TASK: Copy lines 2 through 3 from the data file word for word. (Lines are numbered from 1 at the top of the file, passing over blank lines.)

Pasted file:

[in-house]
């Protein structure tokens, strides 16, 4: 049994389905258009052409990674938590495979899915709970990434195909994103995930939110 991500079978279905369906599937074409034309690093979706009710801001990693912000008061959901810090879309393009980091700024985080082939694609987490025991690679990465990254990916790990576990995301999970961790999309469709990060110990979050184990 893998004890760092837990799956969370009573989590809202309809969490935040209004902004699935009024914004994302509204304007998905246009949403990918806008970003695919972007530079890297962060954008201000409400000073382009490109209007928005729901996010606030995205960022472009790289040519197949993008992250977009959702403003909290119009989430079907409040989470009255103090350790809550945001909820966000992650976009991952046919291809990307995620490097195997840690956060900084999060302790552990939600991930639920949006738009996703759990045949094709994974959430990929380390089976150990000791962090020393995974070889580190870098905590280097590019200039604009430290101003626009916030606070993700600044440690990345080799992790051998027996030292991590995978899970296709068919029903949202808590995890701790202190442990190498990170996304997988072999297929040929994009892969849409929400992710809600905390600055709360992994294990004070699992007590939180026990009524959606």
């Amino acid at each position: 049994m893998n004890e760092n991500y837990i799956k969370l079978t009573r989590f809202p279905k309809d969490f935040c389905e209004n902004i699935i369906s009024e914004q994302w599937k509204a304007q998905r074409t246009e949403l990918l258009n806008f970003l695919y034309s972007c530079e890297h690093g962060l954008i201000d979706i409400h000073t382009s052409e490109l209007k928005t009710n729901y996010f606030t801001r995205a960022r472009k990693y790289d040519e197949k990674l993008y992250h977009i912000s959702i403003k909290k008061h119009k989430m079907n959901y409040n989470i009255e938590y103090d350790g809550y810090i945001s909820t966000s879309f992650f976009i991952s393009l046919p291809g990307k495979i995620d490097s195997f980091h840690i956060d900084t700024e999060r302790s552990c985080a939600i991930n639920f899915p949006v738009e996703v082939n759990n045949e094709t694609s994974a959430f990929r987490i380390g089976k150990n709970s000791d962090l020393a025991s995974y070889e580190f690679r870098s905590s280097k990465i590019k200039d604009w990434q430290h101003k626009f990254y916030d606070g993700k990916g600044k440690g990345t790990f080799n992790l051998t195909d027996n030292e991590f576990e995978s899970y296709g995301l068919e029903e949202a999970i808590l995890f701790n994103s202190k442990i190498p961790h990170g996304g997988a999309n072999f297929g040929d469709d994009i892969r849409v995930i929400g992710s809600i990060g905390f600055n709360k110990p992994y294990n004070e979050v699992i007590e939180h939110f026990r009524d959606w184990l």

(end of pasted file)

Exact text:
């Protein structure tokens, strides 16, 4: 049994389905258009052409990674938590495979899915709970990434195909994103995930939110 991500079978279905369906599937074409034309690093979706009710801001990693912000008061959901810090879309393009980091700024985080082939694609987490025991690679990465990254990916790990576990995301999970961790999309469709990060110990979050184990 893998004890760092837990799956969370009573989590809202309809969490935040209004902004699935009024914004994302509204304007998905246009949403990918806008970003695919972007530079890297962060954008201000409400000073382009490109209007928005729901996010606030995205960022472009790289040519197949993008992250977009959702403003909290119009989430079907409040989470009255103090350790809550945001909820966000992650976009991952046919291809990307995620490097195997840690956060900084999060302790552990939600991930639920949006738009996703759990045949094709994974959430990929380390089976150990000791962090020393995974070889580190870098905590280097590019200039604009430290101003626009916030606070993700600044440690990345080799992790051998027996030292991590995978899970296709068919029903949202808590995890701790202190442990190498990170996304997988072999297929040929994009892969849409929400992710809600905390600055709360992994294990004070699992007590939180026990009524959606």
């Amino acid at each position: 049994m893998n004890e760092n991500y837990i799956k969370l079978t009573r989590f809202p279905k309809d969490f935040c389905e209004n902004i699935i369906s009024e914004q994302w599937k509204a304007q998905r074409t246009e949403l990918l258009n806008f970003l695919y034309s972007c530079e890297h690093g962060l954008i201000d979706i409400h000073t382009s052409e490109l209007k928005t009710n729901y996010f606030t801001r995205a960022r472009k990693y790289d040519e197949k990674l993008y992250h977009i912000s959702i403003k909290k008061h119009k989430m079907n959901y409040n989470i009255e938590y103090d350790g809550y810090i945001s909820t966000s879309f992650f976009i991952s393009l046919p291809g990307k495979i995620d490097s195997f980091h840690i956060d900084t700024e999060r302790s552990c985080a939600i991930n639920f899915p949006v738009e996703v082939n759990n045949e094709t694609s994974a959430f990929r987490i380390g089976k150990n709970s000791d962090l020393a025991s995974y070889e580190f690679r870098s905590s280097k990465i590019k200039d604009w990434q430290h101003k626009f990254y916030d606070g993700k990916g600044k440690g990345t790990f080799n992790l051998t195909d027996n030292e991590f576990e995978s899970y296709g995301l068919e029903e949202a999970i808590l995890f701790n994103s202190k442990i190498p961790h990170g996304g997988a999309n072999f297929g040929d469709d994009i892969r849409v995930i929400g992710s809600i990060g905390f600055n709360k110990p992994y294990n004070e979050v699992i007590e939180h939110f026990r009524d959606w184990l």